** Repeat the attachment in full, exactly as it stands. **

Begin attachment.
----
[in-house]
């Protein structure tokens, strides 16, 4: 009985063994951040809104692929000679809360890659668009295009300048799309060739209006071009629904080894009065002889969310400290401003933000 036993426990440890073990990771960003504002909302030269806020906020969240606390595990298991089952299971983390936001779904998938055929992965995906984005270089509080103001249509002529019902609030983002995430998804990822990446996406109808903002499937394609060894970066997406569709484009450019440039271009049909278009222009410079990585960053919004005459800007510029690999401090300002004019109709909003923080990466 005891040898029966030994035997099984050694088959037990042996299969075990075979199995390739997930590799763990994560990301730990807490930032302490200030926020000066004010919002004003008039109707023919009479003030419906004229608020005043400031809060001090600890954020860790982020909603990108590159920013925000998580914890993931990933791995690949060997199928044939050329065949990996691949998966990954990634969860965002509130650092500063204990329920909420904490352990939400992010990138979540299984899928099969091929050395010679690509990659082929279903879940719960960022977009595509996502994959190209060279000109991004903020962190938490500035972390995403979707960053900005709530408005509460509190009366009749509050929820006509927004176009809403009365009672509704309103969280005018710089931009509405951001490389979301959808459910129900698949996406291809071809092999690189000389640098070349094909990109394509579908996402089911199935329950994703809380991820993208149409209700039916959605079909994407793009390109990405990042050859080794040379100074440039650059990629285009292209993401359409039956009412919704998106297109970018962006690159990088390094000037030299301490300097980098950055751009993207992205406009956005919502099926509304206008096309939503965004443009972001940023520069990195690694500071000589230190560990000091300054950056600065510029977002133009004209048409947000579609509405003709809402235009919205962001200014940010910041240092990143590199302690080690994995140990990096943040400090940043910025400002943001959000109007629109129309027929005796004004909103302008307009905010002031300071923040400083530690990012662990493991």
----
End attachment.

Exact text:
[in-house]
């Protein structure tokens, strides 16, 4: 009985063994951040809104692929000679809360890659668009295009300048799309060739209006071009629904080894009065002889969310400290401003933000 036993426990440890073990990771960003504002909302030269806020906020969240606390595990298991089952299971983390936001779904998938055929992965995906984005270089509080103001249509002529019902609030983002995430998804990822990446996406109808903002499937394609060894970066997406569709484009450019440039271009049909278009222009410079990585960053919004005459800007510029690999401090300002004019109709909003923080990466 005891040898029966030994035997099984050694088959037990042996299969075990075979199995390739997930590799763990994560990301730990807490930032302490200030926020000066004010919002004003008039109707023919009479003030419906004229608020005043400031809060001090600890954020860790982020909603990108590159920013925000998580914890993931990933791995690949060997199928044939050329065949990996691949998966990954990634969860965002509130650092500063204990329920909420904490352990939400992010990138979540299984899928099969091929050395010679690509990659082929279903879940719960960022977009595509996502994959190209060279000109991004903020962190938490500035972390995403979707960053900005709530408005509460509190009366009749509050929820006509927004176009809403009365009672509704309103969280005018710089931009509405951001490389979301959808459910129900698949996406291809071809092999690189000389640098070349094909990109394509579908996402089911199935329950994703809380991820993208149409209700039916959605079909994407793009390109990405990042050859080794040379100074440039650059990629285009292209993401359409039956009412919704998106297109970018962006690159990088390094000037030299301490300097980098950055751009993207992205406009956005919502099926509304206008096309939503965004443009972001940023520069990195690694500071000589230190560990000091300054950056600065510029977002133009004209048409947000579609509405003709809402235009919205962001200014940010910041240092990143590199302690080690994995140990990096943040400090940043910025400002943001959000109007629109129309027929005796004004909103302008307009905010002031300071923040400083530690990012662990493991």